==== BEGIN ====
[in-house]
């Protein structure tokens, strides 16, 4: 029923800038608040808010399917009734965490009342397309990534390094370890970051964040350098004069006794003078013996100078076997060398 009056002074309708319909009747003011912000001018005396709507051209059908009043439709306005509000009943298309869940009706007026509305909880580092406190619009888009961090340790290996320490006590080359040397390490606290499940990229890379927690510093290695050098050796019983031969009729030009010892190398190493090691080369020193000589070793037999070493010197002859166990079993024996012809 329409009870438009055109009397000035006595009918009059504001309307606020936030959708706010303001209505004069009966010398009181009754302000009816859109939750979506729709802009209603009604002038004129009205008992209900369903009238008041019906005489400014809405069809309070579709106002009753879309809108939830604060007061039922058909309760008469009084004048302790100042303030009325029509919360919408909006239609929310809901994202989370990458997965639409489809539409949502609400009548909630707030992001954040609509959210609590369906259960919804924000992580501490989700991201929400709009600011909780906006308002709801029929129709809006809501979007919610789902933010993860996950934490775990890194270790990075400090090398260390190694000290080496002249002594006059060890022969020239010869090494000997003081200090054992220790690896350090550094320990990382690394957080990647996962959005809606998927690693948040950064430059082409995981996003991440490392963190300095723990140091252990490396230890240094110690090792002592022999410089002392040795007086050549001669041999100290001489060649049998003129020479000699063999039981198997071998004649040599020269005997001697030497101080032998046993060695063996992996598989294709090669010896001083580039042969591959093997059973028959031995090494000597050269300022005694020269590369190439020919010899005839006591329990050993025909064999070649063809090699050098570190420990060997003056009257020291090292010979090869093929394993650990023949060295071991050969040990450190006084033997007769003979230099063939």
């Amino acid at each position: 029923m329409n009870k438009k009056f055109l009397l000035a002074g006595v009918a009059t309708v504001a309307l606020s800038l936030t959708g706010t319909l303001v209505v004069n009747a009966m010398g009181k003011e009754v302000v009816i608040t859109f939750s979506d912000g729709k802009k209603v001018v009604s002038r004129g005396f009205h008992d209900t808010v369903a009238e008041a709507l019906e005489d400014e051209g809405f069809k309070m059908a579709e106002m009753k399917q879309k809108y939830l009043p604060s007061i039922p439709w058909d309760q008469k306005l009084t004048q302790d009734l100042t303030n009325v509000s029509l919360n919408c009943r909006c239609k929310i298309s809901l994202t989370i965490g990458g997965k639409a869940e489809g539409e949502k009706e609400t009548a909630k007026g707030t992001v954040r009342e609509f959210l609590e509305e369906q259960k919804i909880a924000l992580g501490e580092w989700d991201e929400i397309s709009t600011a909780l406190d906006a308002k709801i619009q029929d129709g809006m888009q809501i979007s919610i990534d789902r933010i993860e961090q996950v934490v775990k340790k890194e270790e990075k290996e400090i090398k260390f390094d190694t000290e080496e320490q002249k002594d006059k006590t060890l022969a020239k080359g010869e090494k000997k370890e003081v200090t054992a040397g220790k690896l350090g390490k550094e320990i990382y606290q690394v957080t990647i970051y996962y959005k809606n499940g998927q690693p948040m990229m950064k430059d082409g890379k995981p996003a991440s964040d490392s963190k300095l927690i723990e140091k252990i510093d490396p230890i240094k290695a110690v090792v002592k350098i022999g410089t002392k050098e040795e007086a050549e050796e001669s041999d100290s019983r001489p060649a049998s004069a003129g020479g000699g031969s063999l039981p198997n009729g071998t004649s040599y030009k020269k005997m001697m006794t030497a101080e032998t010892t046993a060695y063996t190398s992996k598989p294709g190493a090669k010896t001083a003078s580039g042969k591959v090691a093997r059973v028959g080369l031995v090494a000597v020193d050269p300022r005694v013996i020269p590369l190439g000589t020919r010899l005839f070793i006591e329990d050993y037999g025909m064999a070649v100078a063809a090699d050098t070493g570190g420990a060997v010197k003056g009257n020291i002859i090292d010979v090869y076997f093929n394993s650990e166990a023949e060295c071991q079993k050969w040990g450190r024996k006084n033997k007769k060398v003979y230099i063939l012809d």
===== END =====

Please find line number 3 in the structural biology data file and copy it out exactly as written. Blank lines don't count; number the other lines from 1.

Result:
């Amino acid at each position: 029923m329409n009870k438009k009056f055109l009397l000035a002074g006595v009918a009059t309708v504001a309307l606020s800038l936030t959708g706010t319909l303001v209505v004069n009747a009966m010398g009181k003011e009754v302000v009816i608040t859109f939750s979506d912000g729709k802009k209603v001018v009604s002038r004129g005396f009205h008992d209900t808010v369903a009238e008041a709507l019906e005489d400014e051209g809405f069809k309070m059908a579709e106002m009753k399917q879309k809108y939830l009043p604060s007061i039922p439709w058909d309760q008469k306005l009084t004048q302790d009734l100042t303030n009325v509000s029509l919360n919408c009943r909006c239609k929310i298309s809901l994202t989370i965490g990458g997965k639409a869940e489809g539409e949502k009706e609400t009548a909630k007026g707030t992001v954040r009342e609509f959210l609590e509305e369906q259960k919804i909880a924000l992580g501490e580092w989700d991201e929400i397309s709009t600011a909780l406190d906006a308002k709801i619009q029929d129709g809006m888009q809501i979007s919610i990534d789902r933010i993860e961090q996950v934490v775990k340790k890194e270790e990075k290996e400090i090398k260390f390094d190694t000290e080496e320490q002249k002594d006059k006590t060890l022969a020239k080359g010869e090494k000997k370890e003081v200090t054992a040397g220790k690896l350090g390490k550094e320990i990382y606290q690394v957080t990647i970051y996962y959005k809606n499940g998927q690693p948040m990229m950064k430059d082409g890379k995981p996003a991440s964040d490392s963190k300095l927690i723990e140091k252990i510093d490396p230890i240094k290695a110690v090792v002592k350098i022999g410089t002392k050098e040795e007086a050549e050796e001669s041999d100290s019983r001489p060649a049998s004069a003129g020479g000699g031969s063999l039981p198997n009729g071998t004649s040599y030009k020269k005997m001697m006794t030497a101080e032998t010892t046993a060695y063996t190398s992996k598989p294709g190493a090669k010896t001083a003078s580039g042969k591959v090691a093997r059973v028959g080369l031995v090494a000597v020193d050269p300022r005694v013996i020269p590369l190439g000589t020919r010899l005839f070793i006591e329990d050993y037999g025909m064999a070649v100078a063809a090699d050098t070493g570190g420990a060997v010197k003056g009257n020291i002859i090292d010979v090869y076997f093929n394993s650990e166990a023949e060295c071991q079993k050969w040990g450190r024996k006084n033997k007769k060398v003979y230099i063939l012809d």